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Vol. 76. Issue 6.
Pages 488-489 (June 2023)
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Vol. 76. Issue 6.
Pages 488-489 (June 2023)
Letter to the Editor
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Cardiopulmonary exercise test in patients with post SARS-CoV-2 sequelae: need to create a multicenter working group
Prueba de esfuerzo cardiopulmonar en pacientes con secuelas tras el SARS-CoV-2: necesidad de crear un grupo de trabajo multicéntrico
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Luca Vanninia,b,
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luca.vannini84@gmail.com

Corresponding author.
, Alejandro Quijada-Fumeroa, Ana Laynez-Carniceroa, Julio S. Hernández Afonsoa
a Servicio de Cardiología, Hospital Universitario Nuestra Señora de Candelaria, Santa Cruz de Tenerife, Spain
b Departamento de Especialidades Médicas y Salud Pública, Universidad Rey Juan Carlos, Madrid, Spain
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Robinson Ramírez-Vélez, Nora García-Alonso, Gaizka Legarra-Gorgoñón, Sergio Oscoz-Ochandorena, Julio Oteiza, Mikel Izquierdo
Robinson Ramírez-Vélez, Nora García-Alonso, Julio Oteiza, Mikel Izquierdo
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To the Editor,

We read with attention and enjoyment the study by Ramírez-Vélez et al.1 In the study, the authors analyzed in detail the ventilatory response during exercise testing with oxygen uptake in a population of patients with symptoms compatible with long COVID-19. The results of the study confirmed that ventilatory inefficiency played an important role in post-COVID-19 sequelae, but did not explain the role of deconditioning and obesity.

Ramírez-Vélez et al. used a control group of patients who had not had SARS-CoV-2. In the control group, there was a significantly lower proportion of patients with obesity (29% vs 10%; P=.006) and the patients were significantly more active (physical activity, 983 vs 1732 MET/min/wk; P<.001). In the study, they observed a significant abnormality in the ventilatory efficiency data in the subgroup of patients with long COVID-19 and hypothesized that the excess adiposity and low physical activity levels could, in part, explain the findings of the study. A subgroup analysis was not performed (eg, patients with vs without obesity, previously active vs inactive) nor were there any data from static respiratory function tests.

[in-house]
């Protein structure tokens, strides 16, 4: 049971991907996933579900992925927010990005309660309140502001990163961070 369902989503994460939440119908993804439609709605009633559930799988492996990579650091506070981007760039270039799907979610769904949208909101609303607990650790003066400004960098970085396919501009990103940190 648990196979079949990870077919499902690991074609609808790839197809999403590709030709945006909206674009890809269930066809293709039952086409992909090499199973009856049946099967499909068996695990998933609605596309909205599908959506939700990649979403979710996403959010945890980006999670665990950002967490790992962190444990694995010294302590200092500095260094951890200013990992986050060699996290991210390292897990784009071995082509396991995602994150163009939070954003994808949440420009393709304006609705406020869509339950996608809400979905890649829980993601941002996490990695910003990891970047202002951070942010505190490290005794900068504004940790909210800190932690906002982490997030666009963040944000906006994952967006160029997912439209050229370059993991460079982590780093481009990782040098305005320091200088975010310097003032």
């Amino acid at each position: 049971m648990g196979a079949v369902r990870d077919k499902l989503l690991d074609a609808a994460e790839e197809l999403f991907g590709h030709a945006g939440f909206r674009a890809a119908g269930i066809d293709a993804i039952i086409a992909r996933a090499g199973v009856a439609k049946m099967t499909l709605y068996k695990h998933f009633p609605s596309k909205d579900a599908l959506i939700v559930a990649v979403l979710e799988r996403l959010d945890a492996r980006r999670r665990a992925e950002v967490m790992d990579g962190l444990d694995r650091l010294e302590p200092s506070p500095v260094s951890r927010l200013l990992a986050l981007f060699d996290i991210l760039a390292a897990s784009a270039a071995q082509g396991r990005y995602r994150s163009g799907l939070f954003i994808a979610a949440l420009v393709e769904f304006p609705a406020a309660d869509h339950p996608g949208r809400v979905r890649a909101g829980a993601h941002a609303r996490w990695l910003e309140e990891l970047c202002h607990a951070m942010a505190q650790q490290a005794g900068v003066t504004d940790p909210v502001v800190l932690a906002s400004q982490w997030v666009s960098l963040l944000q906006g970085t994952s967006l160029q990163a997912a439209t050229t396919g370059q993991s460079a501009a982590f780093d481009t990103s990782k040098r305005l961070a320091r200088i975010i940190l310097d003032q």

In line with the findings reported by Ramírez-Vélez et al., many studies,2 including that by our group,3 have described ventilatory inefficiency as one of the key abnormalities in oxygen uptake testing in patients with post-SARS-CoV-2 sequelae. In most of the studies, ventilatory inefficiency does not explain the symptoms in all patients. In a study by Singh et al., using cardiopulmonary exercise testing along with cardiac catheterization, the authors demonstrated that persistent dyspnea in patients without post-COVID-19 cardiopulmonary sequelae was secondary to abnormalities in peripheral oxygen extraction mechanisms, mainly due to reduced oxygen diffusion in the tissue microcirculation.4 The hyperventilation was explained in this study as secondary to a shift in peripheral muscle fibers, to a predominance of group III/IV fibers, which are essential in the regulation of ventilation.

When interpreting the results of oxygen uptake testing, it is essential to have spirometry results, possibly along with a diffusion test and calculation of carbon monoxide diffusion. We noted the lack of 2 parameters that, in our opinion, are essential for interpreting the results, namely dead space behavior during exercise and respiratory reserve. This information, along with static pulmonary function tests, allows us to refine the diagnosis against other conditions such as pulmonary hypertension, pulmonary thromboembolism, psychogenic hyperventilation, and obstructive or restrictive pulmonary disease.